Posterior tibial tendon dysfunction (or adult acquired flat foot) is a potentially serious and disabling problem. The biomechanics and how the arch of the foot functions is crucial to normal walking gait and biomechanics. The arch is stabilized or supported by a number of things, including the shape of the bones, the muscles and ligaments and the plantar fascia. The posterior tibial muscle is one of the key muscles in the dynamic support of the arch of the foot. It is a very strong muscle that is in the leg and its tendon passes down the inside of the ankle joint and attaches underneath the bones of the arch of he foot were it is important at supporting the arch. In some people, this muscle seem to lose it ability to support the foot, especially if the supination resistance is high and overpronation is present. This results in this condition of posterior tibial tendon dysfunction or adult acquired flat foot. This is a different condition to posterior tibial tendonitis and looking around forums, many do get confused between the two, especially runners.
This condition usually starts as just a mild ache or discomfort in the arch or around inside of the ankle joint. The arch of the foot progressively falls and the ankle rolls medially and inwards. This is all because the posterior tibial muscle not being able to do its job of supporting the arch properly. If treatment is not started soon, then the pain and deformity progressively gets worse. If the treatment is not started soon and it reaches end stages it can be quite disabling and very painful. It eventually can have significant impact on quality of life and a significant affect on the ability to walk.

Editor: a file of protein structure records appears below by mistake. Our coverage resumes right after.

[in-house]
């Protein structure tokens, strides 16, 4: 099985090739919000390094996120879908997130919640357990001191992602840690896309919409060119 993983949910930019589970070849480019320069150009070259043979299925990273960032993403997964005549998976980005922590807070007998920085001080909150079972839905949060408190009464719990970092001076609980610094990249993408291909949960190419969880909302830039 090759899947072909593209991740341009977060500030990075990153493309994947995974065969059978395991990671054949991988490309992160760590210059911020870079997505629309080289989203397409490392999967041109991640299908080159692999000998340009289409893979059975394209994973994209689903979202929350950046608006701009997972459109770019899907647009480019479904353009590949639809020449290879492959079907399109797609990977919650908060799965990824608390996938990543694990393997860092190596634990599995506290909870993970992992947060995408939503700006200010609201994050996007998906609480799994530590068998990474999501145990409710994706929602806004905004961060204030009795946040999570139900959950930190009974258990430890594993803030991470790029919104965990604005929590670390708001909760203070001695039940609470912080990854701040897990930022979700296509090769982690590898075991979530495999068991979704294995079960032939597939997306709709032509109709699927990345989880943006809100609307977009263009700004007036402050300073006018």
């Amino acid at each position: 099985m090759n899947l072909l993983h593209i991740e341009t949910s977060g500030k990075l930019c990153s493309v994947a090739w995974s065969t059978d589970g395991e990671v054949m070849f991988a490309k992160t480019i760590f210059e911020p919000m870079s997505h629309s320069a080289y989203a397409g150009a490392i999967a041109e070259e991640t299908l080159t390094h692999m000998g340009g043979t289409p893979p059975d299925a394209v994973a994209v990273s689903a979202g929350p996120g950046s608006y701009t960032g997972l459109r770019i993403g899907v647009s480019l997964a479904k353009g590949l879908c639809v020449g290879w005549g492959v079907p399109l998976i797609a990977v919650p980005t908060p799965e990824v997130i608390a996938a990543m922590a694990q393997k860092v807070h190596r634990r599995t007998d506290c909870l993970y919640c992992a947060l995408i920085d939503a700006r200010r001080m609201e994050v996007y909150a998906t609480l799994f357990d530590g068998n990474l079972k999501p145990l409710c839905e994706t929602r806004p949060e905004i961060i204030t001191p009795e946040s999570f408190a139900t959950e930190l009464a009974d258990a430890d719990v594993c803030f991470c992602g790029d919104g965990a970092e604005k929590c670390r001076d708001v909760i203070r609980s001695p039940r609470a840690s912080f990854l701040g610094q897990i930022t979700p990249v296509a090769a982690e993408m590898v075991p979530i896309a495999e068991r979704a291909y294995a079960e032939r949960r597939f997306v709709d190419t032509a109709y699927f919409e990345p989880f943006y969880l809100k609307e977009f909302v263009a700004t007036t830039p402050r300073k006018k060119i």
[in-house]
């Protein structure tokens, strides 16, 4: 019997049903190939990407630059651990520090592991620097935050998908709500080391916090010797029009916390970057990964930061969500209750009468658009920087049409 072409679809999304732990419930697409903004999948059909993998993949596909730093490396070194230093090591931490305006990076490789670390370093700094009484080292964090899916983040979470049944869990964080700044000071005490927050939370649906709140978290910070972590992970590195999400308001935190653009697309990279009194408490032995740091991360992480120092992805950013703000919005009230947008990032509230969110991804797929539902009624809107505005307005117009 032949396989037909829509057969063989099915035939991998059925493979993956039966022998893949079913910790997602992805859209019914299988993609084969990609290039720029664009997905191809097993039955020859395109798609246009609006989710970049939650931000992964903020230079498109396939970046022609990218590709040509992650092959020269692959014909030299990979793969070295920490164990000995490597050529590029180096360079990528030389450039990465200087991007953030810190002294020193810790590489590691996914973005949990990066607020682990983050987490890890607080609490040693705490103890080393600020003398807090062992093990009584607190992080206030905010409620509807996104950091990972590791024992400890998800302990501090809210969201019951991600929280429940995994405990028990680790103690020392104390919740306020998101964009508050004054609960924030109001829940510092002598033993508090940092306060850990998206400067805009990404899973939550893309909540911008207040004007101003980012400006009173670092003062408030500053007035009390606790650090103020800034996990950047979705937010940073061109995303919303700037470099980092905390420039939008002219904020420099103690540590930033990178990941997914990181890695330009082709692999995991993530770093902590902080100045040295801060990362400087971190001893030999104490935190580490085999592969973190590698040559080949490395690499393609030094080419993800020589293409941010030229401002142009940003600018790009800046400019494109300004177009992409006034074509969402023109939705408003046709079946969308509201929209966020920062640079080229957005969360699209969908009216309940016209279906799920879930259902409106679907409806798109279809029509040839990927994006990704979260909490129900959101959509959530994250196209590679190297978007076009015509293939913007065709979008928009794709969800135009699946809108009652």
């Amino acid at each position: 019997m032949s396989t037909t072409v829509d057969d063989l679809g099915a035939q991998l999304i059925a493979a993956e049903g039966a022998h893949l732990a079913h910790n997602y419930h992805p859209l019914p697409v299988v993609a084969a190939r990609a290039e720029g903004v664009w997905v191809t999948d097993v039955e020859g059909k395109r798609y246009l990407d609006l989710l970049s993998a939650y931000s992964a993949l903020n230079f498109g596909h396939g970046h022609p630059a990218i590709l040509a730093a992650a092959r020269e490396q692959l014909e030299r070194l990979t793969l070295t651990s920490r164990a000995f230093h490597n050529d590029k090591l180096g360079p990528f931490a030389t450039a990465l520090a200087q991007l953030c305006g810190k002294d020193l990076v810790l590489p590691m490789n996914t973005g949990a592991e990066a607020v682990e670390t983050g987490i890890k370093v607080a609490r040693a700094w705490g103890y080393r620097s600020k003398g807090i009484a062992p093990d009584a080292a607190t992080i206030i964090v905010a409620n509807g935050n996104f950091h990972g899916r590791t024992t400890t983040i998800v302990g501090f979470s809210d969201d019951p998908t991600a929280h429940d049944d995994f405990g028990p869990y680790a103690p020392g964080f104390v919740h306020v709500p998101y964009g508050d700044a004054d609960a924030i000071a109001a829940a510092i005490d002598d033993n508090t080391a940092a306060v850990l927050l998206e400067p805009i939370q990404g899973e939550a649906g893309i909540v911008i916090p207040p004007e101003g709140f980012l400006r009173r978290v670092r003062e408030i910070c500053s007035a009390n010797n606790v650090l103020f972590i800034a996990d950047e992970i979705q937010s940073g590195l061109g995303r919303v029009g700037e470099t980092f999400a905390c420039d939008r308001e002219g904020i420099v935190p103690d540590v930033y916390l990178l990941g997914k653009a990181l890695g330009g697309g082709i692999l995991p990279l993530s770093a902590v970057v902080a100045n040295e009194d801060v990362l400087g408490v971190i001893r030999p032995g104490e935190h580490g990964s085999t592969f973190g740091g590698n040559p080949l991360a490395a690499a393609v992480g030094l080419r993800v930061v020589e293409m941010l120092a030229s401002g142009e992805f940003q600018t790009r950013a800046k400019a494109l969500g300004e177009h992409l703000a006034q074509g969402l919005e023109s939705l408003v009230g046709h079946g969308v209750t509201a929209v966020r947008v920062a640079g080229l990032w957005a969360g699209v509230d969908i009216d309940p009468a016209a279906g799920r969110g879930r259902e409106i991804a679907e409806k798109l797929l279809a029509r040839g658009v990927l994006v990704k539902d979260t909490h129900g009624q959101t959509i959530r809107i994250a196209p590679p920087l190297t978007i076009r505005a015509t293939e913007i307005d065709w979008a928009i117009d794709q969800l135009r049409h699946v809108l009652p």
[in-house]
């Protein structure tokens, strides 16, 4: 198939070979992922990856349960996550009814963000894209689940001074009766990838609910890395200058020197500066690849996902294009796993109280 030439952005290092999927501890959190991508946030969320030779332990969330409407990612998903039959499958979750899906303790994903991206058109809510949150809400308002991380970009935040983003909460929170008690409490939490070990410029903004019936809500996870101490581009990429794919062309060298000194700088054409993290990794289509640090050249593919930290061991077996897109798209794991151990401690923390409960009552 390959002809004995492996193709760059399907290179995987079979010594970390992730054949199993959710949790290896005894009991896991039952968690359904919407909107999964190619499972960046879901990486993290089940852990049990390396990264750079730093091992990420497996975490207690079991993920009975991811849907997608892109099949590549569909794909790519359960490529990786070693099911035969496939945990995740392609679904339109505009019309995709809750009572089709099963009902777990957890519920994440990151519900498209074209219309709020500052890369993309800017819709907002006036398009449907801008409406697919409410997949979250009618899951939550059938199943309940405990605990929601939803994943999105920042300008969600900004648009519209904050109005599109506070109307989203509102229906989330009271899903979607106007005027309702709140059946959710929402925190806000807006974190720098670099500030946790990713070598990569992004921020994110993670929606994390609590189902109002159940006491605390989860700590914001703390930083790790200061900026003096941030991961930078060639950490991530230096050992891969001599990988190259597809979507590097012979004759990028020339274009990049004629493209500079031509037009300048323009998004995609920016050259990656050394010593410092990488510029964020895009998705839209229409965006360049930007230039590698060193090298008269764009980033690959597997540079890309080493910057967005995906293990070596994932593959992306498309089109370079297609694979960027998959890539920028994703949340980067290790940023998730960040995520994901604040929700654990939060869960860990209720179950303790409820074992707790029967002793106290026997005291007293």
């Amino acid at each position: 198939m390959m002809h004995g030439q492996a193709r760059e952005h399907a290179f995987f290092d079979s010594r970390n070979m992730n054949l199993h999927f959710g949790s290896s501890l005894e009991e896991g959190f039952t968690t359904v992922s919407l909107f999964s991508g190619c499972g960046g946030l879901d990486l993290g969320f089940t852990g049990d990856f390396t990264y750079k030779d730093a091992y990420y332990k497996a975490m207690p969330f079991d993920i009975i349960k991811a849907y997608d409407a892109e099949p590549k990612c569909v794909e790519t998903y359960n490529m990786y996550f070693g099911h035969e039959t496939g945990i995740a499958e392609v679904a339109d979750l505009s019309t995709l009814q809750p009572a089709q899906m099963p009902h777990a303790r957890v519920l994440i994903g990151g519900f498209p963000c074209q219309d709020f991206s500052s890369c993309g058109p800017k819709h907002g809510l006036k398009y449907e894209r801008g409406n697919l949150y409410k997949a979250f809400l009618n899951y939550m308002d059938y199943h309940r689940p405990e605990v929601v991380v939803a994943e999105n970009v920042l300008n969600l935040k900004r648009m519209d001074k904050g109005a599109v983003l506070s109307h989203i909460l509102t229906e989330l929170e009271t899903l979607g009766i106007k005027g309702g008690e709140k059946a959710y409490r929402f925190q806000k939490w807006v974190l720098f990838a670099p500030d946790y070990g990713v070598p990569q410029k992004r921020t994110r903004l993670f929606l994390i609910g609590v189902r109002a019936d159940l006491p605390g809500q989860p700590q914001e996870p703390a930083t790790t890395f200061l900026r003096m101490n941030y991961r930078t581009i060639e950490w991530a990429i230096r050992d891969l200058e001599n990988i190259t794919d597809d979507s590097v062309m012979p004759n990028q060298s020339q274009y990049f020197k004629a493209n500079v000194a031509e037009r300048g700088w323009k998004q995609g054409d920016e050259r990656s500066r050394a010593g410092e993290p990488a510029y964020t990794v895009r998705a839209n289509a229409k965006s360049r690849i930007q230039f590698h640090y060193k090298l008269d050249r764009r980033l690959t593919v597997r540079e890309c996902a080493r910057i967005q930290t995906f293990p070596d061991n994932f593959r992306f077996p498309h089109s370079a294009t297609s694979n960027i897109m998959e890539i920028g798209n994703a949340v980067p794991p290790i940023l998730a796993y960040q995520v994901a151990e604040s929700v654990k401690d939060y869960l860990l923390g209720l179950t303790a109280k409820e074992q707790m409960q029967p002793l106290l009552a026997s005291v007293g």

As the long term sequela of this Posterior Tibial Tendon Dysfunction can be so disabling, it’s extremely important that it is diagnosed as early as possible and treatment started. In the early stages, the preferred treatment are usually quite firm or rigid foot orthotics or supports. They have to be firm as the supination resistance forces that are flattening the foot are so great that they need to be resisted by something form. Any type softer support will do nothing and be flattened. Also helpful are high top hiking or basketball like shoe or boot as they help stabilize the rearfoot. If this is not working as well as it should, then more complicated ankle braces, such as the Richie Brace, are the next step. If that bracing fails or the treatment is started too late, then the only satisfactory option is surgery.